Review: EVITA at Centrestage Theatre - Orewa

Sophia Pedersen plays the resourceful Evita with great passion and theatrical flair.

By: Mar. 22, 2021
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Review: EVITA at Centrestage Theatre - Orewa

Shortly before her death in 1952 at the age of 33, Eva Peron was bestowed with the title "Spiritual Leader of The Nation" by the Argentine Congress.

After her husband Juan Peron was elected President in 1946, Eva became a powerful figure within the pro- Peronist Trade Unions, running the Ministries of Labour and Health and she founded the charity, Eva Peron Foundation. She championed Women's Suffrage and founded, and ran, the nation's first large scale female political party.

She was hated by the military and the bourgeoise but beloved by most of the Argentinian people and was looked upon by most of the population as a living saint.

The Musical Evita, Lyrics by Tim Rice and Music by Andrew Lloyd Webber, largely overlooks her work, concentrating on portraying her as an ambitious, manipulator determined to win at all cost.

Makes for a dramatic show.

Sophia Pedersen plays the resourceful Evita with great passion and theatrical flair. She makes the transition easily between an opportunist young 15-year-old actress, to a powerful force "Mother of The Nation", seamlessly. Her vocals soar and her performance is faultless. Pedersen has superb skills in timing a character's path.

George Keenan-Davies, as Che, narrates the story as a universal "everyman", leading us through the plot while providing the audience with social commentary, although, as we know, as a historical figure Che was never part of the Peron story. He was actually a leader in the Cuban revolution. Keenan- Davies's performance is cheeky, cynical, angry, extremely well sung, paced and nuanced.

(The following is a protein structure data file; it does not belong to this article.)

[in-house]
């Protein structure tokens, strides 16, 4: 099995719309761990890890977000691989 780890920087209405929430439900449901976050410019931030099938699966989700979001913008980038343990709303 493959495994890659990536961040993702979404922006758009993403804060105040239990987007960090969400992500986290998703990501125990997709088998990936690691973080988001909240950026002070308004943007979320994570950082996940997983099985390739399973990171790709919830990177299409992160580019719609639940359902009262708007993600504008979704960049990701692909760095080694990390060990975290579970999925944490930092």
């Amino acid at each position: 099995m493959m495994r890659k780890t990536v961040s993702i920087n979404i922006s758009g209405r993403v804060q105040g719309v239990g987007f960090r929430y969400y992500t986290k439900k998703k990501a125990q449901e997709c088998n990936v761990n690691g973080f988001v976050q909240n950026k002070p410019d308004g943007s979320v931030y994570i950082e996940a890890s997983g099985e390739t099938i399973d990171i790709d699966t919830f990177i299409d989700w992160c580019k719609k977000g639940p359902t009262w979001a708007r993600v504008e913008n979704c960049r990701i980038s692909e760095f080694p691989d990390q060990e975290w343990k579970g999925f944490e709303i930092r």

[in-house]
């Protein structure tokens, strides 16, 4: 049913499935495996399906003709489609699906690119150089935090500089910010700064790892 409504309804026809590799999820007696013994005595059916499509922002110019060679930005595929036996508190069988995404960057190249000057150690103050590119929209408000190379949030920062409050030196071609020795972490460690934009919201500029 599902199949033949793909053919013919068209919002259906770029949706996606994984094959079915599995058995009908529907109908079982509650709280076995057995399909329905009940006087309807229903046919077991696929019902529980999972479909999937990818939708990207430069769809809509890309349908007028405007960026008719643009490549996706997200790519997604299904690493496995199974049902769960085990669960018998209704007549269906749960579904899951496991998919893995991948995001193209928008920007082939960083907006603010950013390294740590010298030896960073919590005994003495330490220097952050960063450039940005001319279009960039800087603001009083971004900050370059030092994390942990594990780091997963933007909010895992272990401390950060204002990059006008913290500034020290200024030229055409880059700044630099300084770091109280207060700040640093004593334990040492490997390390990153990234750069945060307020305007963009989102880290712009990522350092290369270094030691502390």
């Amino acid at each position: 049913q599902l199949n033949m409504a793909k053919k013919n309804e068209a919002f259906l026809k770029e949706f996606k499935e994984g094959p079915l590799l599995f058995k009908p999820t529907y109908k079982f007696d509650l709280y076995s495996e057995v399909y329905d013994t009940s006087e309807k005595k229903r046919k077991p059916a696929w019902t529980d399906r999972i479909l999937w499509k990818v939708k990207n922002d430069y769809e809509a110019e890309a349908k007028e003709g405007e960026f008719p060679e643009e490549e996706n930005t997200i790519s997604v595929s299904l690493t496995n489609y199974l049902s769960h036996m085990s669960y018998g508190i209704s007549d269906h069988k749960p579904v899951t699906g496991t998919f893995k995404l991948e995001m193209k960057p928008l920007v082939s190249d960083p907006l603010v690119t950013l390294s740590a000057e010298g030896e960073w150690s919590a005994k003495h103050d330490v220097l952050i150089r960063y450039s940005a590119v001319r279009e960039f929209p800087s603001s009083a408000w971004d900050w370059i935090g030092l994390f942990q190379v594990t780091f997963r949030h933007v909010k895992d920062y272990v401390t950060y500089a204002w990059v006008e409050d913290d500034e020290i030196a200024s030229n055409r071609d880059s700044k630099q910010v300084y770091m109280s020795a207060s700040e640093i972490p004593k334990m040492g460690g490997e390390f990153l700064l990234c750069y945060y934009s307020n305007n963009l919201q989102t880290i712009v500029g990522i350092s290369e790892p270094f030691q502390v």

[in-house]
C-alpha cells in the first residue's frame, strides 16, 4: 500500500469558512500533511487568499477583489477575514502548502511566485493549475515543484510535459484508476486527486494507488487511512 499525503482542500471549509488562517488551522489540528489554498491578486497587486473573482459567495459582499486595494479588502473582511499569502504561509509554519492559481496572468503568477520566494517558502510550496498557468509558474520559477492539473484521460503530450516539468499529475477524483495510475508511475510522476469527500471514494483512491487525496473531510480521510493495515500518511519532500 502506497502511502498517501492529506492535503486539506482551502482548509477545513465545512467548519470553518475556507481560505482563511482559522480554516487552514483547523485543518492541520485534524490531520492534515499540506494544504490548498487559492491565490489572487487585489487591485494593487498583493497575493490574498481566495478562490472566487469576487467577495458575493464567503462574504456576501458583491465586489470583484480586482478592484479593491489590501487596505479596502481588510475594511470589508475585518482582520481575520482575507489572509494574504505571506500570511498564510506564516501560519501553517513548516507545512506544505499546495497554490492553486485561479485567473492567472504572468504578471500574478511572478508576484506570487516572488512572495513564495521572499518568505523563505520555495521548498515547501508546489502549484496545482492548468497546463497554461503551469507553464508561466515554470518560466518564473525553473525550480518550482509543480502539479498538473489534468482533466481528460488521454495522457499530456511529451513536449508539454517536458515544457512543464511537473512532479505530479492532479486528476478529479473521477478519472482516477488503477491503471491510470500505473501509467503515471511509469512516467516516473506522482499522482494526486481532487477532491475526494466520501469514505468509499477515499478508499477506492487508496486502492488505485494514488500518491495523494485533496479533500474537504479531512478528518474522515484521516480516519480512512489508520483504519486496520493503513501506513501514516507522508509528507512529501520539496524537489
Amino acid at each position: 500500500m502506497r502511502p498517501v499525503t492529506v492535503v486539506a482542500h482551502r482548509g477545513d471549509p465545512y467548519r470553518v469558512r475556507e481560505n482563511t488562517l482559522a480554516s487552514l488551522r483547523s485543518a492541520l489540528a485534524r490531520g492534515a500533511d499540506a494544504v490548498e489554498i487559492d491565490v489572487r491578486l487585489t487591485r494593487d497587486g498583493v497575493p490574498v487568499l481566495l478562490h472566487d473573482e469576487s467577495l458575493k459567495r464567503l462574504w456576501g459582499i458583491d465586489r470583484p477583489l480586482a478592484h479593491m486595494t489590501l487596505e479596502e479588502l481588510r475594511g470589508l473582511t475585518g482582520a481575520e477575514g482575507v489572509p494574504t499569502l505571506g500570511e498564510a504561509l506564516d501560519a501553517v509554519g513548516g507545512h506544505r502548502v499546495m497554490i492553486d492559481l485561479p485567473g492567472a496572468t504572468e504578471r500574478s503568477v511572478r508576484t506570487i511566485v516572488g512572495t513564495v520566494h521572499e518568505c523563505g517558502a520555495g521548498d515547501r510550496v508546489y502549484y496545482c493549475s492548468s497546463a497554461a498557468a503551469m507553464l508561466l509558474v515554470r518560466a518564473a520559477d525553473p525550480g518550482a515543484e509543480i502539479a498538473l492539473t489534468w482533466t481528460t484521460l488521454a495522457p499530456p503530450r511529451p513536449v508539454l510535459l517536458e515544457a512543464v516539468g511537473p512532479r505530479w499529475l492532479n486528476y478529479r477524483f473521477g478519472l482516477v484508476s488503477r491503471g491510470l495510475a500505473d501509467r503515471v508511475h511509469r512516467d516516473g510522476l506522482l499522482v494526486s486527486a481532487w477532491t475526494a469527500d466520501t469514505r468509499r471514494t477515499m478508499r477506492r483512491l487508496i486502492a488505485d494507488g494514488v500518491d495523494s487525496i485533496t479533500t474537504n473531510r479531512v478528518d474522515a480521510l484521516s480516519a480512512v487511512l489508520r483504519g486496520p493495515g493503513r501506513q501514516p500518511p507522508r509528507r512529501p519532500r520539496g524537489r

John Hellyer plays a stoic Juan Peron, unaware that, although he has the title of President, he has become "the consort" of his wife Eva!

Savannah Schreuder, as Peron's Mistress, stole the hearts of the opening night audience with a heart-breaking rendition of "Another Suitcase In Another Hall". After the final note you could have heard a pin drop before one of the bigger ovations of the evening.

Martin Rhodes, as Magaldi, was suitably confused and confounded by an incredibly determinedyoung Evita, who was never going to take no for an answer.

The "look" of this production was vastly different from the lavish style usually employed in this production. Director Reg Williams banished the grandeur of tall columns, suggestions of huge, cavernous hallways, large desks and sumptuous salon rooms and instead by utilizing 3 main multipurpose staircase structures, a bed and some multi purposed rectangles has delivered new minimalistic staging to the show.

The set moves, managed by the ensemble in almost balletic precisions, allowed the ensemble much more stage time than normal. William's vision was rewarded by an ensemble who were disciplined and sympathetic in their stillness and reactions. Well-rehearsed and drilled, it demonstrated how much a good ensemble, in the hands of an experience Director, can add to a scene/scenes.

Musical Direction by Catherine Carr highlighted her talent with producing excellent vocals from a cast, particularly in this production where the score is quite complex.

Choreographer Lizzie Burns choreography is inspired, well drilled and entertaining.

Well done to the entire Creative team.

Evita plays until Thursday 1 April.

Book tickets from: www.centrestagetheatre.co.nz



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